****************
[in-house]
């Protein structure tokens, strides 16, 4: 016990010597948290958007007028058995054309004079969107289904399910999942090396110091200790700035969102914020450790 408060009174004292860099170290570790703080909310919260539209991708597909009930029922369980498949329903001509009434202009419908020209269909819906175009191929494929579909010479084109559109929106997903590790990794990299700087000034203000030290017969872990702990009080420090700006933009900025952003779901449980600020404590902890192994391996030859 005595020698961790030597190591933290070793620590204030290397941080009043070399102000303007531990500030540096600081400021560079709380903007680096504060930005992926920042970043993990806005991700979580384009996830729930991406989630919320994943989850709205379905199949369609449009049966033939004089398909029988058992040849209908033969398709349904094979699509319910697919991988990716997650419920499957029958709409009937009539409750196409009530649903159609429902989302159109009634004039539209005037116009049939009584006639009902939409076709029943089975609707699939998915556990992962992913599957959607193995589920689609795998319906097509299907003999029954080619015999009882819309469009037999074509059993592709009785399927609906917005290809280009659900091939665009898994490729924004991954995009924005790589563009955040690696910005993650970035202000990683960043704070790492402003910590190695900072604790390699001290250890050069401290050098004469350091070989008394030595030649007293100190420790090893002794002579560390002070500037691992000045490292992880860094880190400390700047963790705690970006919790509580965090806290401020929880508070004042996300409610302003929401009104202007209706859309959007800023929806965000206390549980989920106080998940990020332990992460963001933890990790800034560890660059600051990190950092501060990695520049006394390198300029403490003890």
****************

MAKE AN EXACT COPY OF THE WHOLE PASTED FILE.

[in-house]
């Protein structure tokens, strides 16, 4: 016990010597948290958007007028058995054309004079969107289904399910999942090396110091200790700035969102914020450790 408060009174004292860099170290570790703080909310919260539209991708597909009930029922369980498949329903001509009434202009419908020209269909819906175009191929494929579909010479084109559109929106997903590790990794990299700087000034203000030290017969872990702990009080420090700006933009900025952003779901449980600020404590902890192994391996030859 005595020698961790030597190591933290070793620590204030290397941080009043070399102000303007531990500030540096600081400021560079709380903007680096504060930005992926920042970043993990806005991700979580384009996830729930991406989630919320994943989850709205379905199949369609449009049966033939004089398909029988058992040849209908033969398709349904094979699509319910697919991988990716997650419920499957029958709409009937009539409750196409009530649903159609429902989302159109009634004039539209005037116009049939009584006639009902939409076709029943089975609707699939998915556990992962992913599957959607193995589920689609795998319906097509299907003999029954080619015999009882819309469009037999074509059993592709009785399927609906917005290809280009659900091939665009898994490729924004991954995009924005790589563009955040690696910005993650970035202000990683960043704070790492402003910590190695900072604790390699001290250890050069401290050098004469350091070989008394030595030649007293100190420790090893002794002579560390002070500037691992000045490292992880860094880190400390700047963790705690970006919790509580965090806290401020929880508070004042996300409610302003929401009104202007209706859309959007800023929806965000206390549980989920106080998940990020332990992460963001933890990790800034560890660059600051990190950092501060990695520049006394390198300029403490003890």